What Causes Knuckle Pain?

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Knuckles are the joints that connect the fingers to the hands. They are necessary for fluid finger and hand movements. Common, everyday activities, such as holding a spoon, answering a phone or even ringing a doorbell would be difficult or impossible without the proper use of knuckles. When there is pain in the knuckles, an individual’s capacity to function normally is inhibited.

Fractures

Fractures occur when a large amount of pressure is applied to a bone and the bone cracks. Fractures are common among children and the elderly, largely because bones are either still developing or are beginning to deteriorate and become brittle. Pain in the knuckles can be caused by a fracture of or near the knuckles. This will cause swelling, pain, bleeding and possibly dislocation of joints and bones.

Felty Syndrome

Felty syndrome is a rare form of rheumatoid arthritis. It has many symptoms, including weightless, mouth infection, anemia, swollen lymph nodes and joint discomfort and pain. People who may have Felty syndrome may experience any or all of the wide range of symptoms. Because joint pain or deformity is common, the knuckles may also be affected by Felty syndrome.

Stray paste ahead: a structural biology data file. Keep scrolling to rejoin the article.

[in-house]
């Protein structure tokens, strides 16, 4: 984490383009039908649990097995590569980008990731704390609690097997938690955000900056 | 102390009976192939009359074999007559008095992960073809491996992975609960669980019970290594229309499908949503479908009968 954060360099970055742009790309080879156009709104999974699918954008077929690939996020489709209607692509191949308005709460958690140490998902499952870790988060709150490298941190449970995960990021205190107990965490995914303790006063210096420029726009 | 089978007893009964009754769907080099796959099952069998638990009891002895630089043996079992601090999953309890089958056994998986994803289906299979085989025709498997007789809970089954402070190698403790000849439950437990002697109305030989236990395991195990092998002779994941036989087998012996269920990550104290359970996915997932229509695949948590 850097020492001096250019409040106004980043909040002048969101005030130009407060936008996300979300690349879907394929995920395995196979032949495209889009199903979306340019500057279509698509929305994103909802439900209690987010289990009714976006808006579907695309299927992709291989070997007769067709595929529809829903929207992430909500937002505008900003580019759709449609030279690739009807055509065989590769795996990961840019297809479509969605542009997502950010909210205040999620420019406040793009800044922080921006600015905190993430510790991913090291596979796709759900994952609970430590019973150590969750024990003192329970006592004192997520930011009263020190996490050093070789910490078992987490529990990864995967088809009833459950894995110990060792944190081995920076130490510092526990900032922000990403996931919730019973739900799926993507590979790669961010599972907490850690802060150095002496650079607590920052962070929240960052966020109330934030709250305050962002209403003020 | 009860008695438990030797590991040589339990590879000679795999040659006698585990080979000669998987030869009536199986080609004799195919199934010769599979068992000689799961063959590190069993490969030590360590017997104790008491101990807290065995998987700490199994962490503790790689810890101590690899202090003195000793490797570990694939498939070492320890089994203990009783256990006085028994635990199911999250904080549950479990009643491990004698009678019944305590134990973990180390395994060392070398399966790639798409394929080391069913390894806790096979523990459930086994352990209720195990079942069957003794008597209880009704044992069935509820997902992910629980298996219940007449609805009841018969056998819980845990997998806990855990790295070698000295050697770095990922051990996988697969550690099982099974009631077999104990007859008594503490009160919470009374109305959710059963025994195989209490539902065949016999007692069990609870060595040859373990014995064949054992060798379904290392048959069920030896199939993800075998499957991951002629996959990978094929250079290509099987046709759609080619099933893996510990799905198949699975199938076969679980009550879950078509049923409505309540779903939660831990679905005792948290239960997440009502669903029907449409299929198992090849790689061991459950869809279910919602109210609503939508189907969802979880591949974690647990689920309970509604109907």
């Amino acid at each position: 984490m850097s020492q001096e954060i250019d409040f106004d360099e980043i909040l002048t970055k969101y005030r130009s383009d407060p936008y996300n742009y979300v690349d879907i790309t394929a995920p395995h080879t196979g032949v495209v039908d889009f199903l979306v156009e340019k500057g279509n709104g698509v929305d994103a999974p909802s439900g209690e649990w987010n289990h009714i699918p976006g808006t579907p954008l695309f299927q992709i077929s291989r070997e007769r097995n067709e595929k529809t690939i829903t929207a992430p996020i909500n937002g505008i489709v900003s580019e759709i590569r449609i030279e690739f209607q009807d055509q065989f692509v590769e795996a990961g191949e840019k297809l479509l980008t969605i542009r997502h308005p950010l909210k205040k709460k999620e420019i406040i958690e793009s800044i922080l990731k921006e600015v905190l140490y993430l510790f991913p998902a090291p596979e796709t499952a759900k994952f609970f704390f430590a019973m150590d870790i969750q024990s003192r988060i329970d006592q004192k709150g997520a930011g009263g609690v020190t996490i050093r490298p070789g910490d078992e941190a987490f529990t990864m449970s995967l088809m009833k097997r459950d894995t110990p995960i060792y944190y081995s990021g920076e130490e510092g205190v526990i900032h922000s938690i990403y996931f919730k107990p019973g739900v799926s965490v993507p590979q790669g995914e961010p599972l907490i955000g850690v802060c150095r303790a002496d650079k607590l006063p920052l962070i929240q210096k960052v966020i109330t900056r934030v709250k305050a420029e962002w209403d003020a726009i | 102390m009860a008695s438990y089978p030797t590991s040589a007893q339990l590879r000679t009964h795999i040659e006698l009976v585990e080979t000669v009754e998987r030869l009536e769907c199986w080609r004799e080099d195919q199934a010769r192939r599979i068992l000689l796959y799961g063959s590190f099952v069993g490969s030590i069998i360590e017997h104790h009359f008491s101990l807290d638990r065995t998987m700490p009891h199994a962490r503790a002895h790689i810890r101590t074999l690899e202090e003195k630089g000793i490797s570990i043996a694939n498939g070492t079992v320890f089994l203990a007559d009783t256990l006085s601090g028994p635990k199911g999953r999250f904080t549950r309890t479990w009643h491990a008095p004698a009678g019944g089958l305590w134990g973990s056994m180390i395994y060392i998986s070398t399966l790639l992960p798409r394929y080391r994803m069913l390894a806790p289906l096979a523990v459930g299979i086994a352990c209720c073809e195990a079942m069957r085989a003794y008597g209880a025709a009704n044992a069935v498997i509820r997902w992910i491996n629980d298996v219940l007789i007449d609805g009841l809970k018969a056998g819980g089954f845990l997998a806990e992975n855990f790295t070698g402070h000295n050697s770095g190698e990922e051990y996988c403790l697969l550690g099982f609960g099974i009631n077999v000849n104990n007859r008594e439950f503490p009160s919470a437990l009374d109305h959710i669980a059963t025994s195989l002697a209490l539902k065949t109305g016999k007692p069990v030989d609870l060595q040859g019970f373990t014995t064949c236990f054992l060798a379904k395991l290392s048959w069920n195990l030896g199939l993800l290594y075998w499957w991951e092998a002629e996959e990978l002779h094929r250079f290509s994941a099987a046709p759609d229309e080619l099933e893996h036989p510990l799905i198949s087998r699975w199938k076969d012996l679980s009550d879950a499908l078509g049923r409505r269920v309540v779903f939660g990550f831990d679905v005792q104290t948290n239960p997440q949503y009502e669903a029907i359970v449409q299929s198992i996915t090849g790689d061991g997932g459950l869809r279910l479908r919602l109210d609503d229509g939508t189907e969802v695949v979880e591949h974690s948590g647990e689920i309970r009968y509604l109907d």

Gout

Gout is a form of rheumatism and is considered extremely painful. Gout is caused when tiny, crystal-like deposits of uric acid build up in joint spaces and connective tissues. If the uric acid crystals develop and collect in the joint spaces and connective tissues near the knuckles, the result will be severe pain, difficulty moving the knuckles and swelling, burning, stiffness and inflammation. Uric acid crystals are transported by the blood and obese or overweight people are more likely to develop gout.

Osteoarthritis

Joints contain cartilage. As some people age, the cartilage in the joints begins to deteriorate, resulting in a condition called osteoarthritis. Cartilage makes it easier for bones to slide and move. For example, the knuckles are where the metacarpals and phalanges meet. The cartilage in this area makes it easy for the two bones to glide without rubbing against one another. When cartilage degenerates because of osteoarthritis, the bones rub and grind against one another, causing mild to severe knuckle pain.

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